Four protectant fungicides applied as midseason cover sprays were quantitatively assessed for their ability to reduce brown rot caused by Monilinia fructicola during the preharvest fruit ripening periods in the 2012 through 2015 growing seasons. No fungicides were applied during bloom or during the preharvest period. Treatment programs consisted of captan, sulfur, ziram, and thiram applications beginning at early shuck-split stage and ending with the final cover spray at 23 to 26 days before harvest. The incidence of brown rot at harvest was determined by examining 41 to 91 fruit for symptoms of rot on each of four replicate trees for each treatment. The incidence of sporulating blossom blight cankers was assessed during the preharvest period at 8, 15, and 22 days after the final cover spray. An in vivo bioassay was also conducted at 7, 14, and 21 days after the final cover spray to ascertain the level of fungicide residue during the preharvest period. The bioassay uses conidia germination as a quantitative indicator of effective residue. Results of the harvest assessment showed that captan cover sprays significantly reduced brown rot incidence in all years of the study. Furthermore, results of the bioassay demonstrated that fungicide residue was the mechanism by which this control occurred. None of the other fungicide cover spray programs contributed significantly to brown rot control at harvest in any year, and bioassay results showed insufficient residue to inhibit conidial germination. Antisporulant activity against blossom blight cankers was not observed for any fungicide program, indicating that reducing inoculum production from this source was not a mechanism for brown rot control. The captan and sulfur programs provided very good control of peach scab incidence and severity, caused by Fusicladium carpophilum, while the ziram and thiram programs failed to control this disease. These findings demonstrated that captan cover sprays can contribute significantly to control of brown rot at harvest, thereby augmenting the efficacy and consistency of management by preharvest fungicide programs. Furthermore, any reduction of the M. fructicola population by the captan cover sprays should reduce selection pressure against the site-specific fungicides commonly used during the preharvest period, thereby prolonging their useful life for brown rot control.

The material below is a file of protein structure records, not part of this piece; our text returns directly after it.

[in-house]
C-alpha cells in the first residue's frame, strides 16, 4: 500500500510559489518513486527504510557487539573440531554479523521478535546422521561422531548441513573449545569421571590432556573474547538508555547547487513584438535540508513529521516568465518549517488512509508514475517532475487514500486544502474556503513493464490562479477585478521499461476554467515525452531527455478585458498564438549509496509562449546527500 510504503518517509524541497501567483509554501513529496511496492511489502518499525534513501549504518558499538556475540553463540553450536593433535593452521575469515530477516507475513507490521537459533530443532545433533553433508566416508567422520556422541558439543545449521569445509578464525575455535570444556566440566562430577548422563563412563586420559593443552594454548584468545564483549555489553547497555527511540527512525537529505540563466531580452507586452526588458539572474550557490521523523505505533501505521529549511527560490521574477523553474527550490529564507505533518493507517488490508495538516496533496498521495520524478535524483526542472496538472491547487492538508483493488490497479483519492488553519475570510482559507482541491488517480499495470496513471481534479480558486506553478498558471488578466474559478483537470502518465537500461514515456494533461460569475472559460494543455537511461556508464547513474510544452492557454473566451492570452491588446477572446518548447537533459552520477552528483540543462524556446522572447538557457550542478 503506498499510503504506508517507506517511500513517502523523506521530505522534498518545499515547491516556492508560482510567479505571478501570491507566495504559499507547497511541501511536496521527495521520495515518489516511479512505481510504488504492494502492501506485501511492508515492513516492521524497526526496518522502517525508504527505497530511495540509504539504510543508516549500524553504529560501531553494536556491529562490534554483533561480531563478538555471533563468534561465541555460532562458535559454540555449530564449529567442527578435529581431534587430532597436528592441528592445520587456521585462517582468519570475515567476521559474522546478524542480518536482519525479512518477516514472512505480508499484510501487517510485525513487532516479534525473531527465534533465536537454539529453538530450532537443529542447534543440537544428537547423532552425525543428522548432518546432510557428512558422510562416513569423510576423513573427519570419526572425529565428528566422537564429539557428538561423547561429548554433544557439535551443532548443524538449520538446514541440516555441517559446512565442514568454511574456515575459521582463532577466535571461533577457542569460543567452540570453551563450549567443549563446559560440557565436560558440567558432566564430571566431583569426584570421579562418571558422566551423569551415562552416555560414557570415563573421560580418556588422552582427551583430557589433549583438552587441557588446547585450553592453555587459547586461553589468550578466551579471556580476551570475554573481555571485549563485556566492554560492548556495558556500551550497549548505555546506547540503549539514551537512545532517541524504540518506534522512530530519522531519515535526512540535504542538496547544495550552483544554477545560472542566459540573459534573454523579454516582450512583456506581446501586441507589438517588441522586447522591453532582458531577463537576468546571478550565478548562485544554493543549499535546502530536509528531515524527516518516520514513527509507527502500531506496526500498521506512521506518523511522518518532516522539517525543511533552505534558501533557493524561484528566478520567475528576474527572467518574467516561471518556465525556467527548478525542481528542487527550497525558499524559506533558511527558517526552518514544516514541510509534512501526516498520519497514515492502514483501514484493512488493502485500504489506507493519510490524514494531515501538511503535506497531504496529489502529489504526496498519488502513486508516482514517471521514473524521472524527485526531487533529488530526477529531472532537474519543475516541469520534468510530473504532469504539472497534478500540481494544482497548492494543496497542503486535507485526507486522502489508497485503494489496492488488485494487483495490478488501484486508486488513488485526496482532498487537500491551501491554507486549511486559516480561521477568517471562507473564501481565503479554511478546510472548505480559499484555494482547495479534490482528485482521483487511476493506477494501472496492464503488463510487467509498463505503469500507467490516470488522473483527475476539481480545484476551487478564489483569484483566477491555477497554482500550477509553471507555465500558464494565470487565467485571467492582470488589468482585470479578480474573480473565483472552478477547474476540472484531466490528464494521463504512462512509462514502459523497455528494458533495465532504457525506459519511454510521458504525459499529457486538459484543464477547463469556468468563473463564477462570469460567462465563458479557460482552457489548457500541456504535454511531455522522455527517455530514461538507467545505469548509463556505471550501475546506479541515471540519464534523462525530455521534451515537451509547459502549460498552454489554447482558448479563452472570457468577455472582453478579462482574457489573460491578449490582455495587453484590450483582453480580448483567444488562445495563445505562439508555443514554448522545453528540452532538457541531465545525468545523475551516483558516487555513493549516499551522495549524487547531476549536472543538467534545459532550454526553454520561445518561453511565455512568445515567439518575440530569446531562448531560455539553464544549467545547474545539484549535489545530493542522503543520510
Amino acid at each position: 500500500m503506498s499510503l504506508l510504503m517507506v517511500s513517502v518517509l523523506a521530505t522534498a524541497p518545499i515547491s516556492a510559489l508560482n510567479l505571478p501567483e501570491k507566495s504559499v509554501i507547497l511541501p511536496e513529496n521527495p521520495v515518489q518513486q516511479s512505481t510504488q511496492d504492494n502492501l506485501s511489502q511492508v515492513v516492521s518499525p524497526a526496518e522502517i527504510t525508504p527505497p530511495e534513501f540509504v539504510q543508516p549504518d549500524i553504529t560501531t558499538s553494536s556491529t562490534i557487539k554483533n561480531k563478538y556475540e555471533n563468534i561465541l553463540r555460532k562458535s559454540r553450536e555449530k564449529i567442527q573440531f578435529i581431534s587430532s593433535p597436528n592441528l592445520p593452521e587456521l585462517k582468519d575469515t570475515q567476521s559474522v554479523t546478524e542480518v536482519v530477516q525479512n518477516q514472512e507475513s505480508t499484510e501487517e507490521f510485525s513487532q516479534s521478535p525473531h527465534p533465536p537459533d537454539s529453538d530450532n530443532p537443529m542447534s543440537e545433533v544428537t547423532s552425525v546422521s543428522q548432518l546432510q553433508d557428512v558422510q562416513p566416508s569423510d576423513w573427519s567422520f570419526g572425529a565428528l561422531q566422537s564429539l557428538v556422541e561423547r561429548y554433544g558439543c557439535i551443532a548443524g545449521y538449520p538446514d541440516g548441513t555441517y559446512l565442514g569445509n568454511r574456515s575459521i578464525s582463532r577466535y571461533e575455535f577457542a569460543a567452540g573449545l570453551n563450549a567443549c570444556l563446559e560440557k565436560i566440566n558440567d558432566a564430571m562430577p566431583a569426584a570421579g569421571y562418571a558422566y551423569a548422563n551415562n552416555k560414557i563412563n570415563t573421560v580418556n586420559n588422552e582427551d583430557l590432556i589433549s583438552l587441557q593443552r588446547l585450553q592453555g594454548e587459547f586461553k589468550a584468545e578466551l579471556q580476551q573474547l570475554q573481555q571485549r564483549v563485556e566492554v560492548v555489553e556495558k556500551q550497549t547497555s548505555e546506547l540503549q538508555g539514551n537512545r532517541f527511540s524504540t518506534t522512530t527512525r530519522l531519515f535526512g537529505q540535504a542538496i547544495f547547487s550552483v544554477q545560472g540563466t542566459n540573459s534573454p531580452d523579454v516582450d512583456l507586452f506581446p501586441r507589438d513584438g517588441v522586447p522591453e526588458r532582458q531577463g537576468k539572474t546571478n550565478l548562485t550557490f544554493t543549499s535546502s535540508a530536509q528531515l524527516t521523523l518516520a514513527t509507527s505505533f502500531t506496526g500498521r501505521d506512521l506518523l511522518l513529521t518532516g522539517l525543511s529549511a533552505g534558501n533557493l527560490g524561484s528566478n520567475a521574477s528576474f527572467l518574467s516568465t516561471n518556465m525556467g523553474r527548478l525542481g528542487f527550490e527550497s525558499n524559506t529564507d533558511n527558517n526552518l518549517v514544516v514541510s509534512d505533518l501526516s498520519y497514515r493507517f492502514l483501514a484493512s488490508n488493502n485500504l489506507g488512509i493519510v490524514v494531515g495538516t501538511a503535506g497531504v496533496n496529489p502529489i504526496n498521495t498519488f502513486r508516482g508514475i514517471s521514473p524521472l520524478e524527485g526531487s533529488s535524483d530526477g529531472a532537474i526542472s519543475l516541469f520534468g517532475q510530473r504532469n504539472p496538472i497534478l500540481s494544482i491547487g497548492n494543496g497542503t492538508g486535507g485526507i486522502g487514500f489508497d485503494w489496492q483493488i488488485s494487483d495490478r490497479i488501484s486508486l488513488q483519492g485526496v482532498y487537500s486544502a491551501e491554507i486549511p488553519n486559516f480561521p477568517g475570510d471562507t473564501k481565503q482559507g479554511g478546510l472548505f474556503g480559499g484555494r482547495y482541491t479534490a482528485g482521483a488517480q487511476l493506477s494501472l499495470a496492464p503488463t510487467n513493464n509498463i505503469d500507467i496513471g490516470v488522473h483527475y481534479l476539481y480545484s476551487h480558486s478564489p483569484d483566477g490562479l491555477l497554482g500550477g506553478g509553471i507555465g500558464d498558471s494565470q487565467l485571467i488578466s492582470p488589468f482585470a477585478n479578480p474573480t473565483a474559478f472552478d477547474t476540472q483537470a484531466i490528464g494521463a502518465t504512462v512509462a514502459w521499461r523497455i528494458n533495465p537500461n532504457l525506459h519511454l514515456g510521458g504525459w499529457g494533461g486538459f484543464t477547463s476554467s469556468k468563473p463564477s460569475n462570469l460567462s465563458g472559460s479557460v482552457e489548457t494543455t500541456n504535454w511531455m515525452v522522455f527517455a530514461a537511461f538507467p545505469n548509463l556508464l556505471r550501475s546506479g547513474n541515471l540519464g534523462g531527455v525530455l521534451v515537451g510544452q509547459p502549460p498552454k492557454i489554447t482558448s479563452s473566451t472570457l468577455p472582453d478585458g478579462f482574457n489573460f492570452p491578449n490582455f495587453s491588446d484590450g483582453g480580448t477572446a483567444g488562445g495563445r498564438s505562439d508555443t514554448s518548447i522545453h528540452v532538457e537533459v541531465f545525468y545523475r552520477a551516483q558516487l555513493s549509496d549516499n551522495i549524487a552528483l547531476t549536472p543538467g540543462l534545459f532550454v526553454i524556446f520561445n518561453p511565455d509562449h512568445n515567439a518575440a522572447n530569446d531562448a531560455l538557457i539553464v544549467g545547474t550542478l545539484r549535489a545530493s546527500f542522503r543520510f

All Science Journal Classification (ASJC) codes
- Agronomy and Crop Science
- Plant Science